the intimate friend of our sage Hume, and the yet more intimate friend of the Prince of Conti, gave him a judicious warning when she bade him beware of laying himself open to a charge of affectation, lest it should obscure the brightness of his virtue and so hinder its usefulness. “Fabius and Regulus would have accepted such marks of esteem, without feeling in them any hurt to their disinterestedness and frugality."1 Perhaps there is a flutter of self-consciousness that is not far removed from this affectation, in the pains which Rousseau takes to tell us that after dining at the castle, he used to return home gleefully to sup with a mason who was his neighbour and his friend. On the whole, however, and so far as we know, Rousseau conducted himself not unworthily with these high people. His letters to them are for the most part marked by self-respect and a moderate graciousness, though now and again he makes rather too much case of the difference of rank, and asserts his independence with something too much of protestation. Their relations with him are a curious sign of the interest which the members of the great world took in the men who were quietly preparing the destruction both of them and their world. The Maréchale de Luxembourg places this squalid dweller in a hovel on her estate in the place of honour at her table, and embraces his Theresa. The Prince of Conti pays visits of courtesy and sends game to a man whom he employs at a few sous an hour to copy manuscript for him. The Countess of Boufflers, in sending him the money, insists that he is to count her his warmest friend. When his dog dies, the countess writes to sympathise with his chagrin, and the prince begs to be allowed to replace it. And when persecution and trouble and infinite confusion came upon him, they all stood as fast by him as their own comfort would allow. Do we not feel that there must have been in the unhappy man, besides all the recorded pettinesses and perversities which revolt us in him, a vein of something which touched men, and made women devoted to him, until he splenetically drove both men and women away from him? With Madame d'Epinay and Madame d'Houdetot, as with the dearer and humbler patroness of his youth, we have now parted company. But they are instantly succeeded by new devotees. And the lovers of Rousseau, in all degrees, were not silly women led captive by idle fancy. Madame de Boufflers was one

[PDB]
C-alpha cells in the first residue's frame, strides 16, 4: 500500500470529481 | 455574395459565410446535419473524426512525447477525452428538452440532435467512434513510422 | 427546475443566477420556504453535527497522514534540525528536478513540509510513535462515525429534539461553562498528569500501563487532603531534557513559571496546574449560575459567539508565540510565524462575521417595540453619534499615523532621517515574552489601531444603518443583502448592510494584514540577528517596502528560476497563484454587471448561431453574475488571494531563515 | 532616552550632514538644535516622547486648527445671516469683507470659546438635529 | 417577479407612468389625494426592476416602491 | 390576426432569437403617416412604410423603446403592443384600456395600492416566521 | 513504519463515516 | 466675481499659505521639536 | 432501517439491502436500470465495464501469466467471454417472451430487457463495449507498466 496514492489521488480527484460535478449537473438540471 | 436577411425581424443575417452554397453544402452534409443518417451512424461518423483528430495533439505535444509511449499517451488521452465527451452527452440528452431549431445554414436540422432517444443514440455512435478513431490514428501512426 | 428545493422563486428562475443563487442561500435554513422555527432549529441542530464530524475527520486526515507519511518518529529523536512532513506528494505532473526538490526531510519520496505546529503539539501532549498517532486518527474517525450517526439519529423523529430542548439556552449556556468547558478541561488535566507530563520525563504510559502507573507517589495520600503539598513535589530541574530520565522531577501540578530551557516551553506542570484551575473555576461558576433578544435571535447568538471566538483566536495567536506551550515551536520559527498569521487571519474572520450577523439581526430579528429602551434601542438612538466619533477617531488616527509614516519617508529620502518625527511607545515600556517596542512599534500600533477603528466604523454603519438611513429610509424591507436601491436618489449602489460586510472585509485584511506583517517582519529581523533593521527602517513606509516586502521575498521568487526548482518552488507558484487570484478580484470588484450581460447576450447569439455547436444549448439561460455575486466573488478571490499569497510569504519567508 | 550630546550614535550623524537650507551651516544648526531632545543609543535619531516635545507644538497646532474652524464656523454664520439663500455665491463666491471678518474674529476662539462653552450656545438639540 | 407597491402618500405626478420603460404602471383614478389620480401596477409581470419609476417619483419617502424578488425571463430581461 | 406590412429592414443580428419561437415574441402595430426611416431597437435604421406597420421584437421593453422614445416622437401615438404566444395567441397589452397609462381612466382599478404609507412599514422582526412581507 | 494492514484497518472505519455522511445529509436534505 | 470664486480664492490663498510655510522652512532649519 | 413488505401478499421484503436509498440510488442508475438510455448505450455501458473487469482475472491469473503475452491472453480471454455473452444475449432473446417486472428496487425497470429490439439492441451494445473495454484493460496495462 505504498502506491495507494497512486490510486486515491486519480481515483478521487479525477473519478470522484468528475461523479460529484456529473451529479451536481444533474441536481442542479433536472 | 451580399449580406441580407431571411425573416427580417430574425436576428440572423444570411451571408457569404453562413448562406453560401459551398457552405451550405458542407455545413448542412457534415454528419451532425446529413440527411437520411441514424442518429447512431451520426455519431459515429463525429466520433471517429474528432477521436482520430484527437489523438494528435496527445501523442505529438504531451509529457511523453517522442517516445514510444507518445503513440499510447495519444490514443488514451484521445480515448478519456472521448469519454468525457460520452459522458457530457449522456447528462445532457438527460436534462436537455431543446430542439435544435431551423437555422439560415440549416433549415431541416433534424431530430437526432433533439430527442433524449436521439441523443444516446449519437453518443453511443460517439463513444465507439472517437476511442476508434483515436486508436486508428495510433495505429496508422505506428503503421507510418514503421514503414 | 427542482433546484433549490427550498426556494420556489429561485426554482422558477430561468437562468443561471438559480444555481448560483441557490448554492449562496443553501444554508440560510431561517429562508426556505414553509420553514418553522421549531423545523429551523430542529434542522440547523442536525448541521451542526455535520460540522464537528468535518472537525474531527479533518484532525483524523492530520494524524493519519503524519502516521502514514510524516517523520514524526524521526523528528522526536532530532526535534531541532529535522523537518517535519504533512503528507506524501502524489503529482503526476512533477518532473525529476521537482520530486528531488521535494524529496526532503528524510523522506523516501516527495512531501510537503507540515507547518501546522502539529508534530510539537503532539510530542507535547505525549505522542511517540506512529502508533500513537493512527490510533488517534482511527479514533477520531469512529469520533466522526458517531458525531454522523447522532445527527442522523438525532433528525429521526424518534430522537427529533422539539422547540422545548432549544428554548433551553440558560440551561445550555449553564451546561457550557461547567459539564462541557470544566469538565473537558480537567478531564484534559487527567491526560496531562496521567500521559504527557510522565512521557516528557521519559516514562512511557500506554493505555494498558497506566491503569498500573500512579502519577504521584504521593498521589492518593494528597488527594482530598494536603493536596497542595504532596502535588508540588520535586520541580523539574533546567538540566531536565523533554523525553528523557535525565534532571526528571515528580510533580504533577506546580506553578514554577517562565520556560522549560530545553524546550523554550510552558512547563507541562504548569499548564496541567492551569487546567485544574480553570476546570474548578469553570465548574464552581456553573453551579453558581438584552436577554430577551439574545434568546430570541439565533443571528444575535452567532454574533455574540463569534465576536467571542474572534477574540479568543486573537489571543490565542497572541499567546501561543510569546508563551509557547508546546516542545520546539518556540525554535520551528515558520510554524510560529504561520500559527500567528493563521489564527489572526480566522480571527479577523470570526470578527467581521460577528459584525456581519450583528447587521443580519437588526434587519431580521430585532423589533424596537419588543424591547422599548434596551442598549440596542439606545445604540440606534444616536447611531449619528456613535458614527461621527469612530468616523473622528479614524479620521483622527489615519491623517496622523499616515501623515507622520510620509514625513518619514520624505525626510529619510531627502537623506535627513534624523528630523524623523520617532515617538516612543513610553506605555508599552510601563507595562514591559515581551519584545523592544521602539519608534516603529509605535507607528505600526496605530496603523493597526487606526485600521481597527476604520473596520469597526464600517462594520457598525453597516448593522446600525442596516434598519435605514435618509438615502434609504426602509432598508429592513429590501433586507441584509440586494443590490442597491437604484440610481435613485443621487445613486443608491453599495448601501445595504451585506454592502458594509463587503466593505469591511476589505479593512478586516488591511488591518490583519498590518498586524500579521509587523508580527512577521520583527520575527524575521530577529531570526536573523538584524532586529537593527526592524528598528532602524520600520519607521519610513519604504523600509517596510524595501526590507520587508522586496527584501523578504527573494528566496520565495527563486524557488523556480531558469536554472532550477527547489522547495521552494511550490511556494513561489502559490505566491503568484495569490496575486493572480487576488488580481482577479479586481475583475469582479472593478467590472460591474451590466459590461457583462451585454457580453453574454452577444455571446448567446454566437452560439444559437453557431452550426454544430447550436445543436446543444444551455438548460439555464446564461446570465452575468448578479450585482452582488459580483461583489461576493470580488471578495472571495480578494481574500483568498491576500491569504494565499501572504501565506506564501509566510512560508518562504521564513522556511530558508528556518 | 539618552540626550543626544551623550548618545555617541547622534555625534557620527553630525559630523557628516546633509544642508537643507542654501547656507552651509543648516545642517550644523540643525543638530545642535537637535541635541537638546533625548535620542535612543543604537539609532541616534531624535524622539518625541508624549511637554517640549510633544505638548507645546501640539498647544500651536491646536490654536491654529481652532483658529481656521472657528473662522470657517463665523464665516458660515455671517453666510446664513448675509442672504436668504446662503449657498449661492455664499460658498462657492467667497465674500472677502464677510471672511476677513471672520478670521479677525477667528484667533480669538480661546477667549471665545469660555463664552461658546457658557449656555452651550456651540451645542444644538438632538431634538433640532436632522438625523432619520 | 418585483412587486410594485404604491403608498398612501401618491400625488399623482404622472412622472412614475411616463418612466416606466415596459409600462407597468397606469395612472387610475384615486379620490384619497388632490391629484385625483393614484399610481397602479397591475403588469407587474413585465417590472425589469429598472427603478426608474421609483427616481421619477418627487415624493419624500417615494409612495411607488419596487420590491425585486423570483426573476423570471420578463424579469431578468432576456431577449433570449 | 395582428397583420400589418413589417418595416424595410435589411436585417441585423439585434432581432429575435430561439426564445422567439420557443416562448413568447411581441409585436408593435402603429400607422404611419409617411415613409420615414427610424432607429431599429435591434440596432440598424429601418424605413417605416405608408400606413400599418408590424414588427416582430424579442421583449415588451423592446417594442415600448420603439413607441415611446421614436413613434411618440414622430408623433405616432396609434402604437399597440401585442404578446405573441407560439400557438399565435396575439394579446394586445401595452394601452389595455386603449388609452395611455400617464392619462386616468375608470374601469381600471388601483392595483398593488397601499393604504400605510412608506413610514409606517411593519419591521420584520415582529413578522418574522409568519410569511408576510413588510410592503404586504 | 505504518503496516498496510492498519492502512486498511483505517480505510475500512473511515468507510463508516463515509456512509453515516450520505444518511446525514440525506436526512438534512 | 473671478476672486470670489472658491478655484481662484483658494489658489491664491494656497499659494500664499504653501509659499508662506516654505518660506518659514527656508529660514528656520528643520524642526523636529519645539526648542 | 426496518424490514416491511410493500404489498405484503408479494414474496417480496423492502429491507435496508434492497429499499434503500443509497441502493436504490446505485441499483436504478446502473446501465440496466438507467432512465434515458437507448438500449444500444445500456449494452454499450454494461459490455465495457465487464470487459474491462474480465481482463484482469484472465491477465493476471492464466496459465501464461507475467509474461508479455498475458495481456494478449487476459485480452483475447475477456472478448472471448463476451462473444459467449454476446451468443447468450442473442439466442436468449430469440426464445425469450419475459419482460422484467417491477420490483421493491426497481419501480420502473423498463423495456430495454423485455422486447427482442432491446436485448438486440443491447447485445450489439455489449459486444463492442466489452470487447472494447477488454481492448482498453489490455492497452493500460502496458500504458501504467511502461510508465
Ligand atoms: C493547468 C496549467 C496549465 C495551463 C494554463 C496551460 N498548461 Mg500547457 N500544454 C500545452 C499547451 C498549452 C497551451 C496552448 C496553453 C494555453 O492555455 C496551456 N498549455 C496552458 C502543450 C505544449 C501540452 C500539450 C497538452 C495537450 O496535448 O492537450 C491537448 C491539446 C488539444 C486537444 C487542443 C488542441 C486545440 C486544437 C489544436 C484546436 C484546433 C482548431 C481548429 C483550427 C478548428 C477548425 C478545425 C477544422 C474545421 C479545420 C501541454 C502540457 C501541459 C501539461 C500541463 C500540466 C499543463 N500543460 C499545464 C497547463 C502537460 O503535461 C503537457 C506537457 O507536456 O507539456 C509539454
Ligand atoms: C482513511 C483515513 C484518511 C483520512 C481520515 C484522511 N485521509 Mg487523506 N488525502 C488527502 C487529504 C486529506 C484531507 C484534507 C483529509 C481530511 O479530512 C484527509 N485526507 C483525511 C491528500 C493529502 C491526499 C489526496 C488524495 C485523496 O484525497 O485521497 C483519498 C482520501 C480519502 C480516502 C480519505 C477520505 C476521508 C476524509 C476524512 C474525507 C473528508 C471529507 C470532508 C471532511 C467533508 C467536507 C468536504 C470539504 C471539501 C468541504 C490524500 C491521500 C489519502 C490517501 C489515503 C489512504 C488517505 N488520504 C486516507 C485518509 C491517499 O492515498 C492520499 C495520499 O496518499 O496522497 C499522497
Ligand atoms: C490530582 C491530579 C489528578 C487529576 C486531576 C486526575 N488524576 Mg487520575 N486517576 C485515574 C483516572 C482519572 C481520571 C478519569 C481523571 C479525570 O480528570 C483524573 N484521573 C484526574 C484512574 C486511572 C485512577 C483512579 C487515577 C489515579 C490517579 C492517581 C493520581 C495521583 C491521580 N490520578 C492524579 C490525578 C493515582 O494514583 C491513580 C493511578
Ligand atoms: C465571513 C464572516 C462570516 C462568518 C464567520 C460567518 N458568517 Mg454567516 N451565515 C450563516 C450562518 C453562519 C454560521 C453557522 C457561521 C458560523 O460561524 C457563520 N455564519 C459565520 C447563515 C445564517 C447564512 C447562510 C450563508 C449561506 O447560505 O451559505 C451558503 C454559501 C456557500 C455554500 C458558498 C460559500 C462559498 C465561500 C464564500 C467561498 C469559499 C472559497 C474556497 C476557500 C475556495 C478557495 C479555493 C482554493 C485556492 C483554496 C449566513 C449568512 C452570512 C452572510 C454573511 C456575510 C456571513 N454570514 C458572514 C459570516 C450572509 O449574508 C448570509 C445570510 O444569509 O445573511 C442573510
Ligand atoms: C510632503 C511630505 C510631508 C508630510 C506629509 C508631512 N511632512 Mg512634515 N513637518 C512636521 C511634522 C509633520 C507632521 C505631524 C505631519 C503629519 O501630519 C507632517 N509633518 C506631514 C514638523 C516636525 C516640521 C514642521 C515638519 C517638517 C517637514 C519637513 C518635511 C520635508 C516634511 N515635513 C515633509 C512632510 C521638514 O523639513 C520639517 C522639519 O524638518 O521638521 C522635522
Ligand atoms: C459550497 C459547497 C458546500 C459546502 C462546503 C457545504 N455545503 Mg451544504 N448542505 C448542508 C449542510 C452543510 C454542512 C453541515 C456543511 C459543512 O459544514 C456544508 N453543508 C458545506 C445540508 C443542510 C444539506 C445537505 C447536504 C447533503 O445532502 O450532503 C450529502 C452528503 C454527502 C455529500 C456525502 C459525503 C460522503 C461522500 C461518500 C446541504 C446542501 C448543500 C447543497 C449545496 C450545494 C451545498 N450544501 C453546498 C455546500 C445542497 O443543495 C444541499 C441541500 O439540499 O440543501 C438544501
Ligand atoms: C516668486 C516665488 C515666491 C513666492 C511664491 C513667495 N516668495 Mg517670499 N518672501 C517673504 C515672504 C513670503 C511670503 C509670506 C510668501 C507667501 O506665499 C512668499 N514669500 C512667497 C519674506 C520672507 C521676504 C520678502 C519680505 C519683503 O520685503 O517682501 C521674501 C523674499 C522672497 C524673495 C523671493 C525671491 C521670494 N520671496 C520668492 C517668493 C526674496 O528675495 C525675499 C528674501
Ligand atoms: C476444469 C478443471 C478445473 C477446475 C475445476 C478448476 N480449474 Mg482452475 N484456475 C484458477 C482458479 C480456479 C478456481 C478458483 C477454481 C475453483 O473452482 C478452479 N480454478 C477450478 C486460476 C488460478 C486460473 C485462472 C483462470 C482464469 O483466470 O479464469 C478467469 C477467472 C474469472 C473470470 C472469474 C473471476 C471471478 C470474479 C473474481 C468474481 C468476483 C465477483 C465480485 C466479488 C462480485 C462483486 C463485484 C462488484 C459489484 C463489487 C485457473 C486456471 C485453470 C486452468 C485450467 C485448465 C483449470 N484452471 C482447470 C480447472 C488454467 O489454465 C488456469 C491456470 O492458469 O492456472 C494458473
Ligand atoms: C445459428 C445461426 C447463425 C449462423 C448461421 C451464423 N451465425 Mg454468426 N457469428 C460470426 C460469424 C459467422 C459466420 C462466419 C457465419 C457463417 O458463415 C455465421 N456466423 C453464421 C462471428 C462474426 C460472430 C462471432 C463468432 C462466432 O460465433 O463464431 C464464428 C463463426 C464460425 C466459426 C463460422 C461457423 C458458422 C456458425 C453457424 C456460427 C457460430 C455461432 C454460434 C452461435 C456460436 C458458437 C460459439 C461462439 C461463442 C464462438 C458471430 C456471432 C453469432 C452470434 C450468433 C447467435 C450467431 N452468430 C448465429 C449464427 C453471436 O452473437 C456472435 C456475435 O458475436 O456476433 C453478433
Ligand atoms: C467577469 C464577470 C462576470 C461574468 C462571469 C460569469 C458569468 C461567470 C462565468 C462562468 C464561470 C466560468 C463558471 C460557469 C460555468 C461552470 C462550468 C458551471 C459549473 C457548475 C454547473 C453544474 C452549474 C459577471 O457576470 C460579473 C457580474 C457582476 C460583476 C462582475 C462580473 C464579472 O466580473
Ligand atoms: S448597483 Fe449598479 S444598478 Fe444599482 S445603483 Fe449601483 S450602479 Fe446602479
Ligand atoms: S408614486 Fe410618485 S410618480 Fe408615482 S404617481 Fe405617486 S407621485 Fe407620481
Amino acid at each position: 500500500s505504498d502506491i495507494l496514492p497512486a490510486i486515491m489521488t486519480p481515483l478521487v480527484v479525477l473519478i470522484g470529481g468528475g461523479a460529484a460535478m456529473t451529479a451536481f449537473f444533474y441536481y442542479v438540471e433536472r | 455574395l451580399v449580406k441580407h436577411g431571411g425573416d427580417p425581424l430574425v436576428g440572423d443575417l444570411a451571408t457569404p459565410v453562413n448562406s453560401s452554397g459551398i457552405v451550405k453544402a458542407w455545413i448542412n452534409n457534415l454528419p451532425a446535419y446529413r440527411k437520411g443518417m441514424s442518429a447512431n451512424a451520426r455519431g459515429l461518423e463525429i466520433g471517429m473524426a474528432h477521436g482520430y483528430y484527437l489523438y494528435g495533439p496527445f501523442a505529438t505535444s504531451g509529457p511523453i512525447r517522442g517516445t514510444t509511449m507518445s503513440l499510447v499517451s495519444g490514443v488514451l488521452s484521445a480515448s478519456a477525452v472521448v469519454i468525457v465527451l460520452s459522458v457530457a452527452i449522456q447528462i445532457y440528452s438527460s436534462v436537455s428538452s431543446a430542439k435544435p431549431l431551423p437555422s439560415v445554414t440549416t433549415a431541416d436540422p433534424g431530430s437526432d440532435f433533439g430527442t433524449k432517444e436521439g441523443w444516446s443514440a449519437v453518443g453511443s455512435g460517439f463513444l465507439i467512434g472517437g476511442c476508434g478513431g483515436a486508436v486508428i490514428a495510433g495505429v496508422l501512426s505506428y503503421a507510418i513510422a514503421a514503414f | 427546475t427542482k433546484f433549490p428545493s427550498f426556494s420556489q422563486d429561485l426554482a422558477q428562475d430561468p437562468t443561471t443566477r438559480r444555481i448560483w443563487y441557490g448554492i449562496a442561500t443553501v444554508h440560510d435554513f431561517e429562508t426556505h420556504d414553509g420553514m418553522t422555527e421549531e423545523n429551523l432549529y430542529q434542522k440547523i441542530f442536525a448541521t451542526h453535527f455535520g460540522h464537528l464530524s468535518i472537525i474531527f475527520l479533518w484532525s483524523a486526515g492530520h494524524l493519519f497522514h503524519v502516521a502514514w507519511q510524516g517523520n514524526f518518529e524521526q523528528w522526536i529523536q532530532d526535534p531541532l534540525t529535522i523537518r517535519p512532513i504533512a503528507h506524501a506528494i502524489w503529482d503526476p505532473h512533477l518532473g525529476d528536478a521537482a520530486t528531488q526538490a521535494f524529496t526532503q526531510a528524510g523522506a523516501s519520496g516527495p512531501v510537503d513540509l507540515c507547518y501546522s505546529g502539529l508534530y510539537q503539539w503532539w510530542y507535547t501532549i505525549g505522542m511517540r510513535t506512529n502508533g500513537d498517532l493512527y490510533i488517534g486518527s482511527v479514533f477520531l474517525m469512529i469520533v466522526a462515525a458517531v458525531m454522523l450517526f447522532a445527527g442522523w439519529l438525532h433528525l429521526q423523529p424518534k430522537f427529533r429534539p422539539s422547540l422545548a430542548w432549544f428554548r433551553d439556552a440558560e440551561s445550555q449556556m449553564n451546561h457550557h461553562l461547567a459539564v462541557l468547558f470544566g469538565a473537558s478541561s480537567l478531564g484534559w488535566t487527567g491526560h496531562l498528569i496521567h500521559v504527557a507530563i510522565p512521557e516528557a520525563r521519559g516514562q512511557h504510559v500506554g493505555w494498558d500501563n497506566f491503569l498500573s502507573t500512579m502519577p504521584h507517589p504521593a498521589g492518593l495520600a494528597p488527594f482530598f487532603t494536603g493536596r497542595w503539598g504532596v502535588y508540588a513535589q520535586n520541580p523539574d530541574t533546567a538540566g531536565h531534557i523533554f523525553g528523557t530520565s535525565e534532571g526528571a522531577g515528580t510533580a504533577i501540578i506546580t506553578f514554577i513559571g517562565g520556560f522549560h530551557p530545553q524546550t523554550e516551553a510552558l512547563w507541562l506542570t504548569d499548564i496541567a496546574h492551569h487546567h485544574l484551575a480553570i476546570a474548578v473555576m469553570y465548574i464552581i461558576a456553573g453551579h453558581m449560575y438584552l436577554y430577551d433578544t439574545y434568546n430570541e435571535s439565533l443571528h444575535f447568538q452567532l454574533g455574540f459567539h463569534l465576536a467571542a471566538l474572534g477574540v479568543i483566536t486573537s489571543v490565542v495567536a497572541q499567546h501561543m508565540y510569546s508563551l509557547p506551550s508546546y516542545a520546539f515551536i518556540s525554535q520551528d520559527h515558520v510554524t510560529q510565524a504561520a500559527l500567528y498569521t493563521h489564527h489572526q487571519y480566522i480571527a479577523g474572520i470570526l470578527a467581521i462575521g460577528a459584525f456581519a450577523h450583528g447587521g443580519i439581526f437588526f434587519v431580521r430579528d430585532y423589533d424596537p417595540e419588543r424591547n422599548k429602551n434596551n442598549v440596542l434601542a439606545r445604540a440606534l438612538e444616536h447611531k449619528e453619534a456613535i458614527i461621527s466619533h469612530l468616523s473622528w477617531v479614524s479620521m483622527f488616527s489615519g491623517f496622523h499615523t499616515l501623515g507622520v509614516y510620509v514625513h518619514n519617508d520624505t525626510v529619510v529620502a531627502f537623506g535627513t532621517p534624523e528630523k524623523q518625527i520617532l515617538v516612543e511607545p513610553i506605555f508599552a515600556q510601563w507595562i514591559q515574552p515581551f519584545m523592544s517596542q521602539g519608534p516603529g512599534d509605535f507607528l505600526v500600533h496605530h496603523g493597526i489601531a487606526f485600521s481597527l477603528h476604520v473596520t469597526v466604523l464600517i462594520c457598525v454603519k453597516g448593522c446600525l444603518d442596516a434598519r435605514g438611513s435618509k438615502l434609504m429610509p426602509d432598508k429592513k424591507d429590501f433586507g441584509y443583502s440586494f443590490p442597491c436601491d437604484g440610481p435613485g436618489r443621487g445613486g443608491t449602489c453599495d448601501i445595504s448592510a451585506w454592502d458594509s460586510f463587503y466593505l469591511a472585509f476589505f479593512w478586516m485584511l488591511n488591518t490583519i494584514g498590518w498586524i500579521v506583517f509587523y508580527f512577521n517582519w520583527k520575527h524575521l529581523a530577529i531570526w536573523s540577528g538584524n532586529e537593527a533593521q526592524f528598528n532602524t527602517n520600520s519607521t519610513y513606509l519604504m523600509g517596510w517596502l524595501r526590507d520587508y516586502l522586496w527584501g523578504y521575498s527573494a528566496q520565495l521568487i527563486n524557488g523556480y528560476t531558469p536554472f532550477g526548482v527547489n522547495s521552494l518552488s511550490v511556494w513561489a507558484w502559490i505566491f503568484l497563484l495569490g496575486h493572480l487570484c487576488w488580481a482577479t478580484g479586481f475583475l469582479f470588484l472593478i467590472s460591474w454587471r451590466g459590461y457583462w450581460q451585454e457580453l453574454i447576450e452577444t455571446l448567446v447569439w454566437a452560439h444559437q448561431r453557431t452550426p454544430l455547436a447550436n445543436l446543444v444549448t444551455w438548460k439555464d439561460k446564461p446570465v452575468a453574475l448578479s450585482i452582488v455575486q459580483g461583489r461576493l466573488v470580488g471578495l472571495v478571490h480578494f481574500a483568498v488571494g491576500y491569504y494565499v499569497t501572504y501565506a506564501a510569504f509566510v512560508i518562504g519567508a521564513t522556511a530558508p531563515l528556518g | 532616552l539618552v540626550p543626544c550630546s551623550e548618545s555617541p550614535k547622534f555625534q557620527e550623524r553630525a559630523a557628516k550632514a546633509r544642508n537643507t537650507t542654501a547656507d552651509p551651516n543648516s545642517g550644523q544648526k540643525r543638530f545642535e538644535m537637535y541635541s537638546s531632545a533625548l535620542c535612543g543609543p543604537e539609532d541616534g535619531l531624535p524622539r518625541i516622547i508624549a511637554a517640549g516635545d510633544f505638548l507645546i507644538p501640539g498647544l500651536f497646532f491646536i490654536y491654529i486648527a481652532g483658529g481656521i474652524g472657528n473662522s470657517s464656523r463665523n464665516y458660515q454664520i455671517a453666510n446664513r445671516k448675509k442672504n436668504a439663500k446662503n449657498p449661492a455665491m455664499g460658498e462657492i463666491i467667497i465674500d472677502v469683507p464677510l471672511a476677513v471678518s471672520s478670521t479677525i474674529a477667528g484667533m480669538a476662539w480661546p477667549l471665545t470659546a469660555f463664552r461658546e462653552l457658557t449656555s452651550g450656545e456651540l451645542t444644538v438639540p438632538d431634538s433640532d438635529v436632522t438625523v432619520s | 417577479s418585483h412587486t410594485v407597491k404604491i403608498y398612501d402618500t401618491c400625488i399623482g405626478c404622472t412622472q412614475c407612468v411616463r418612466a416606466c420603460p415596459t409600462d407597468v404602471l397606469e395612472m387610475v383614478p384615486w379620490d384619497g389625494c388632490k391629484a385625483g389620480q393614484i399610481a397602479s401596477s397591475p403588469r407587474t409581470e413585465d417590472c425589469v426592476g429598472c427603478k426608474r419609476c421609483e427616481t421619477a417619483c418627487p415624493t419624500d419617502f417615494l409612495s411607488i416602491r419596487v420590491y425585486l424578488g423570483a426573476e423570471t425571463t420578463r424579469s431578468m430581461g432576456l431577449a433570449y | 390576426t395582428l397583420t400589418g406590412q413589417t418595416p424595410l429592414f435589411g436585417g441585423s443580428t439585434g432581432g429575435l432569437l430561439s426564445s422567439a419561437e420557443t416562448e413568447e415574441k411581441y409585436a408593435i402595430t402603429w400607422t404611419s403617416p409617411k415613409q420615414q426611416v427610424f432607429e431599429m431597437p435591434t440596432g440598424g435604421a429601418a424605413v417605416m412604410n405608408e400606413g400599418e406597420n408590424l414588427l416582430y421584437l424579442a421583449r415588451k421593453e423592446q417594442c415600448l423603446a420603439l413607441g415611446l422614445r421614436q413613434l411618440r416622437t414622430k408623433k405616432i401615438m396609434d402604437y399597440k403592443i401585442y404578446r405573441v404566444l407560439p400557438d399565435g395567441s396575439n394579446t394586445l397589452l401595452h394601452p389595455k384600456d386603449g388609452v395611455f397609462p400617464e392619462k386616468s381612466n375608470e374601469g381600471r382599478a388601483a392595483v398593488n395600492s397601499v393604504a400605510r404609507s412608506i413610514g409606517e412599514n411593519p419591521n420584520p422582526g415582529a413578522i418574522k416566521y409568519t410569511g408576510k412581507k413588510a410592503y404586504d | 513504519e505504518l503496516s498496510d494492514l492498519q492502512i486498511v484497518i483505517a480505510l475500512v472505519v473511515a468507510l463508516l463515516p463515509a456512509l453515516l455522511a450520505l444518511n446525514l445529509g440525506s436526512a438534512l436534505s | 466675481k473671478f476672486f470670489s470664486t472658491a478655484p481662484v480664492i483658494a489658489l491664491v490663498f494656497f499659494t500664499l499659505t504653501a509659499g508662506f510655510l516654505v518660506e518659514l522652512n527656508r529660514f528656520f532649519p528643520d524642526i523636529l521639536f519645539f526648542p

old king Stanislaus at Lunéville, and the mother of the Chevalier de Boufflers (who was the intimate of Voltaire, sat in the States General, emigrated, did ho:nage to Napoleon, and finally died peaceably under Lewis xvIII.). See Jal's Dict. Critique, 259. 262. Sainte Beuve has an essay on our present Comtesse de Boufflers (Nouveaux Lundis, iv. 163). She is the Madame de Boufflers who was taken by Beauclerk to visit Johnson in his Temple chambers, and was conducted to her coach by him in a remarkable manner (Boswell's Life, ch. li. p. 467). Also much talked of in H. Walpole's Letters. See D'Alembert to Frederick; April 15, 1768. Streckeisen, ii. 32.

2 Conf., x. 71.

1 For instance, Corr. ii. 85, 90, 92, etc. 1759.
2 Streckeisen, ii. 28, etc.

3 Ib., 29.


of the most distinguished spirits of her time. Her friendship for him was such, that his sensuous vanity made Rousseau against all reason or probability confound it with a warmer form of emotion, and he plumes himself in a manner most displeasing on the victory which he won over his own feelings on the occasion. As a matter of fact he had no feelings to conquer, any more than the supposed object of them ever bore him any ill-will for his indiffer ence, as in his mania of suspicion he afterwards believed.

There was a calm about the too few years he passed at Montmorency, which leaves us in doubt whether this mania would ever have afflicted him, if his natural irritation had not been made intense and irresistible by the cruel distractions that followed the publication of Emilius. He was tolerably content with his present friends. The simplicity of their way of dealing with him contrasted singularly, as he thought, with the never-ending solicitudes, as importunate as they were officious, of the patronising friends whom he had just cast off.? Perhaps, too, he was soothed by the companionship of persons whose rank may have flattered his vanity, while unlike Diderot and his old literary friends in Paris, they entered into no competition with him in the peculiar sphere of his own genius. Madame de Boufflers, indeed, wrote a tragedy, but he told her gruftly enough that it was a plagiarism from Southerne's Oroonoko.3 That Rousseau was

i Conf., x. 99. ? 1b., X. 57. 3 Ib. xi. 119,